Acer AS11B5E (4INR 18/65-2) 14.8v 6000 mAh 84wH Battery Pack Teardown

I’ve been trying to get my hands on some higher capacity cells than the 2,600 mAh Samsung cells I’ve accumulated so many of, so I’ve been looking through ebay listings for reasonably priced new  battery packs and then checking the photos, descriptions, and even the web for specs and other information that will help me figure out whats inside.

I recently ordered a Acer AS11B5E (4INR 18/65-2) battery pack fro $21.99 with free shipping from In And Out Electronics. They shipped it out quickly and I received it today.

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As you can see, its not like most packs made with 18650 cells. Rather than a tough case with connectors and latches for easy installation and removal, this pack has a thin flexible case ribbon cable with a connector. Its clearly meant to be an internal battery that isn’t swapped, but replaced when it wears out. This has been Apple’s approach for about 6 years now, but Acer is using standard 18650 cells, while apple is using custom sized pouch cells.

Apparently the laptop this was designed to power was an absolutely huge media laptop with a 18.5″ display. Crazy!

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This pack was incredibly easy to open! .Getting the batteries out of most packs is like shelling a crab, or getting the meat out of a ripe coconut, this was like shelling shrimp, or a soft-shell crab. I just had to pull off strips of tape to get to the sweet sweet battery meat inside.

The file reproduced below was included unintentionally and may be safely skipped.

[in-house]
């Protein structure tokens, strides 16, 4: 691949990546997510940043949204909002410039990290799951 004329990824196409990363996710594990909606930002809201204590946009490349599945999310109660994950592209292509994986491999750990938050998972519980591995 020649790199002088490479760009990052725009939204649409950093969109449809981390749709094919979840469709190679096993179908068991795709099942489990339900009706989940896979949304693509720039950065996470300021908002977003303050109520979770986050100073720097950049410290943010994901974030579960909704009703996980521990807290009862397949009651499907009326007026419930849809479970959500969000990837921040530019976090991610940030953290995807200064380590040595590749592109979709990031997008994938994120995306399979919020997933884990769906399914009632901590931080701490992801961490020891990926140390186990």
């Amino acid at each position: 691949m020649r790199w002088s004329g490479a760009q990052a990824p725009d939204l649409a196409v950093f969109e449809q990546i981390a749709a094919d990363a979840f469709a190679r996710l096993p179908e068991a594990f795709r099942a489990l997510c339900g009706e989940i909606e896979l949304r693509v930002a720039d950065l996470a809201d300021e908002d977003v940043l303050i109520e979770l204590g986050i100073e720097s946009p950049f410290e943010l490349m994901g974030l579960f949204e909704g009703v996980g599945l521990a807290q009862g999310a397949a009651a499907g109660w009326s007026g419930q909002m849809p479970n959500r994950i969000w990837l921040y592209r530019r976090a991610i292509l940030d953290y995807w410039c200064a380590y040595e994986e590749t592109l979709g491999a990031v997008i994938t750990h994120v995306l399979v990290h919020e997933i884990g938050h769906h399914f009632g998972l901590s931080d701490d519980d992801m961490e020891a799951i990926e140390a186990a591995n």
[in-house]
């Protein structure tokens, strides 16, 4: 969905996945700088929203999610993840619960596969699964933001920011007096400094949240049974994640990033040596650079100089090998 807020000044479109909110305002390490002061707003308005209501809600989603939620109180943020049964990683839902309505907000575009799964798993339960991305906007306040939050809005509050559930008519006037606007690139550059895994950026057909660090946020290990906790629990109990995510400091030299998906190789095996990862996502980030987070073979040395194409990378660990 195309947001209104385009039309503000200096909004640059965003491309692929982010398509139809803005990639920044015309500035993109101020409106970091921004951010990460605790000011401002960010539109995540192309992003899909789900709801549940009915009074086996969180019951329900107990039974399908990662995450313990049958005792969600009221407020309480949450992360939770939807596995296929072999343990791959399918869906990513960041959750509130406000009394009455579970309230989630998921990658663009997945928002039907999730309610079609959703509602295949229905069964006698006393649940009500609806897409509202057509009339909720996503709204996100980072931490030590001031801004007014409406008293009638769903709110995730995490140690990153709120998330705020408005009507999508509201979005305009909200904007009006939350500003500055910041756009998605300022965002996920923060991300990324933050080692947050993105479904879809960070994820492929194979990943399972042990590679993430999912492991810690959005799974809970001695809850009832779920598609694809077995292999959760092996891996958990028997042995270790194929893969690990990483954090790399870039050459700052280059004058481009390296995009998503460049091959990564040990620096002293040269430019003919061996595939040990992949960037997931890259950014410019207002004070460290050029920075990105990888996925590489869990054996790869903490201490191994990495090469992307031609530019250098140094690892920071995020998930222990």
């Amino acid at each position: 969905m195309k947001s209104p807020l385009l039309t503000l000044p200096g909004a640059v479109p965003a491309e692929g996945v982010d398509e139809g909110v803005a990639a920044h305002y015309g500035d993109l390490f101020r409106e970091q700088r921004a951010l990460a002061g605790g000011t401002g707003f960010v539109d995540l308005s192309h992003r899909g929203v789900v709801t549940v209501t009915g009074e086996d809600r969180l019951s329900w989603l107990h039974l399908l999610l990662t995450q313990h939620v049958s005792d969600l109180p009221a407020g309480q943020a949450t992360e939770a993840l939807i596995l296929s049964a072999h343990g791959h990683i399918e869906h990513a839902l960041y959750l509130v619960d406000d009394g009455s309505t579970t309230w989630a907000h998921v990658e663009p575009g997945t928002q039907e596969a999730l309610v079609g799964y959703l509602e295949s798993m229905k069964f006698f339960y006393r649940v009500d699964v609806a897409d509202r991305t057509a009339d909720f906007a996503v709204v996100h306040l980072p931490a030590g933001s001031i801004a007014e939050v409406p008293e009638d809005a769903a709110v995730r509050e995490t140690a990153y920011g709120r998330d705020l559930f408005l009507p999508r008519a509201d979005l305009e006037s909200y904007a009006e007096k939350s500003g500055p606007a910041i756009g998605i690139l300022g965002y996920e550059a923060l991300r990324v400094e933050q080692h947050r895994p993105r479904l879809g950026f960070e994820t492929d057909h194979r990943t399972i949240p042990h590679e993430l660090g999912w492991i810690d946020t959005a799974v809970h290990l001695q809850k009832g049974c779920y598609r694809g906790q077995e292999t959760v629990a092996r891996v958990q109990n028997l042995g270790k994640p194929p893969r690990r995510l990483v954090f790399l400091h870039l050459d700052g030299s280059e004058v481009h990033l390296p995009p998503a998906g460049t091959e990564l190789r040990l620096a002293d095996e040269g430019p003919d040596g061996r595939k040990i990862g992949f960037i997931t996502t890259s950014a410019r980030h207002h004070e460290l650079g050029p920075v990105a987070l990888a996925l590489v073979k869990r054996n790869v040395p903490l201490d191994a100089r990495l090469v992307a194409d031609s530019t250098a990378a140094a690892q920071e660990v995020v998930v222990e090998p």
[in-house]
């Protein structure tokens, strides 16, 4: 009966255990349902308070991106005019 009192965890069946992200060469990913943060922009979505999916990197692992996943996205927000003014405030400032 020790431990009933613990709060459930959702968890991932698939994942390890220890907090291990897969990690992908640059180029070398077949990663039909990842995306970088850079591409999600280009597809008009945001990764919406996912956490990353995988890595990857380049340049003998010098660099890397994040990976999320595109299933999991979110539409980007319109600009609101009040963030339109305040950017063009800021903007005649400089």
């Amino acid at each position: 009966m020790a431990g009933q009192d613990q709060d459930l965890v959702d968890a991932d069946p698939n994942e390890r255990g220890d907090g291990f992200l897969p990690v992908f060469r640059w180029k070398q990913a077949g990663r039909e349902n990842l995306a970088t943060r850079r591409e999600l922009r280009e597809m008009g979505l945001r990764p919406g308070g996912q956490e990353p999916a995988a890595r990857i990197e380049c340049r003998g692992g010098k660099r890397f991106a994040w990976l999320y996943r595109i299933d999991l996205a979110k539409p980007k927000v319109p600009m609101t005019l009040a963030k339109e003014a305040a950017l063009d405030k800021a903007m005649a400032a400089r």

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Look at those juicy cells!  Those are Panasonic NCR18650A cells with a nominal 3,100 mAh capacity! Even better than I expected, and I’ve got 8 of them!

I was hoping for 2,800 or 2,900 mAh cells, based on the specs for the pack that I was able to find which rated it at 14.8v and 84Wh, so the extra nominal capacity was a nice surprise. I’m not sure the source of the discrepancy though. It could simply be that Acer derates the cells slightly.

Another explanation is that these cells tolerate discharges down to 2.5v (most cells should only be discharged down to ~3v) but the capacity between 3v and 2.5v is less than 10% of the total. From the specs for Panasonic NCR18650A cells, it looks like the capacity is ~2,950 mAh if you only discharge to 3v. Avoiding maximum discharge also increases the useful life of the cell.

In any case, in retrospect, some of the clues were there before I opened the pack.

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  • 4INR18/65-2: A series of four cells 18mm in diameter and 65mm long (aka 18650), with two cells in parallel.
  • 14.8v: 4 cells in a series works out to a nominal cell voltage of 3.7v (panasonic actually lists 3.6 as the nominal cell voltage for these batteries, but I think thats because of the discharge profile that reaches lower voltage than typical for cells of this chemistry).
  • Panasonic P/N : NCR-B819: This suggests that the pack is manufactured by Panasonic, and so not a surprise that it includes panasonic cells.

Once I had the pack apart, I checked the voltage and found that it only measured 7.8 volts or so, or a bit under 2v for an individual cell. With ordinary lithium ion batteries, that would be a worryingly low voltage. I’m hoping that its less of an issue with these cells. I immediately applied a low charging current (200mA) to bring the pack up to ~3V.

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It appears to me that this pack was manufactured in June of 2011, or a bit over 3 years ago. Thats a long time to sit without being recharged, though I’ve had older packs that have discharged less.

I’m keeping the circuitry of the pack intact so I can try to read out information from the battery management board. Once I’ve done that, I’ll put these cells through a few charge/discharge cycles and see how they perform.

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